I’ve claimed for many years that one of America’s great cuisines, the gorgeous Creole/Cajun mashup that is New Orleans cooking, doesn’t travel well. Trying to reproduce its flavors outside the swampy lowlands of Louisiana just doesn’t work. It’s like traveling with a $3000 suitcase. It’s looks beautiful at first, but one long flight and it’s beat to hell and looks like hobo luggage. You really should have left it where it belonged.
I’ve never had gumbo outside of Louisiana that stood up to the NOLA original. Never had jambalaya that tasted quite so good. Never had barbecue shrimp encased in quite the same slick, salty, delicious slurry.
Part of it is ingredients. That particular Louisiana rice is unmistakable. That light-as-helium French bread that shatters into 5 bajillion crumbs when you touch it is irreplaceable. That sweaty, swamp-ass, half-drunk semi-coma that most people in NOLA live in permanently is impossible to reproduce outside the greater 504.
Nevertheless, plenty of cooks and restaurateurs try their hand at recreating the Crescent City in their own home towns, and rarely do they come as close as French Po-Boys One here in Sacramento.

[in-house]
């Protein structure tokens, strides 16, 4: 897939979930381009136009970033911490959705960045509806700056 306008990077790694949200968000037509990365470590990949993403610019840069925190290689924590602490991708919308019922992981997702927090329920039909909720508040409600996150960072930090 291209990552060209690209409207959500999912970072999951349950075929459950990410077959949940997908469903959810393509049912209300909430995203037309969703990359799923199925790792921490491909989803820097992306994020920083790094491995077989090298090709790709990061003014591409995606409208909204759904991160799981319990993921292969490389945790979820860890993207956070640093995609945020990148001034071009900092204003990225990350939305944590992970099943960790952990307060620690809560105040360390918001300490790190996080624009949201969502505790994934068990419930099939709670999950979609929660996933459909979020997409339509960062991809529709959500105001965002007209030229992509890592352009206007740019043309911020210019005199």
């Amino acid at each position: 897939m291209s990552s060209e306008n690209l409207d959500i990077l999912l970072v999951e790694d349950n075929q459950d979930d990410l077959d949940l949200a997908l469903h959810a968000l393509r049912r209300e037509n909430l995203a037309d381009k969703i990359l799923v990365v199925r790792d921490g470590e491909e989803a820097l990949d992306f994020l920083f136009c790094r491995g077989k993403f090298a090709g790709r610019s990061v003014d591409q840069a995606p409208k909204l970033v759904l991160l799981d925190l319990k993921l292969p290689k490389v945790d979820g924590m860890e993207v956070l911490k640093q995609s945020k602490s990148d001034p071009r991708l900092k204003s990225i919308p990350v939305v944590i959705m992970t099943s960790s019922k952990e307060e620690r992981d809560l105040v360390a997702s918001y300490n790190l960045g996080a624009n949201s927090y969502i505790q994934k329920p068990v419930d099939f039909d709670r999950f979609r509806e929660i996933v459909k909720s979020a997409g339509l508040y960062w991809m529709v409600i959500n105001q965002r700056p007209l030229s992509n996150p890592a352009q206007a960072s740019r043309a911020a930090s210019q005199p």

First of all let’s talk about where the name “Po’ Boy” comes from. HAHAHAHAHA. Seriously, you thought I was going to tell some dusty shit-story that’s been trampled on a thousand times by bad tour guides? Let’s get to the food.
French Po Boys does the traditional NOLA sandwich right. Fried shrimp or oysters or catfish or soft shell crab, “dressed” with mayo-lettuce-tomoato is what you should get. It you’ve a seafood allergy, I’ll allow you a more pedestrian cold cut affair, but really the fried seafood is unmatchable. The cornmeal crust on the seafood replicates perfectly that New Orleans corner-store micro-kitchen texture.
To really bring home the classic NOLA po’ boy shop feel, that greatest of all hot sauces, Crystal, is on every table in the modest dining room. The silverware is made of plastic and the plates of paper. The family that runs the joint, is, I’m guessing, Vietnamese. The only reason I say so is that I doubt anyone other than a Vietnamese baker could get quite so close to that shattering French bread. It’s not 100% the same as New Orleans French, but it’s as close as I’ve ever had on the West Coast.
You’re also welcome to try the “Potato Tornado,” a spiral cut potato on a stick that is about as state-fair as you’re gonna get in April.
Trust me, just go and get some grub there. You’ll love it.
French Po-Boys One- 6498 Broadway (at 65th Street), Sacramento
Food **** Atmosphere (doesn’t matter)* Service ** (perfect)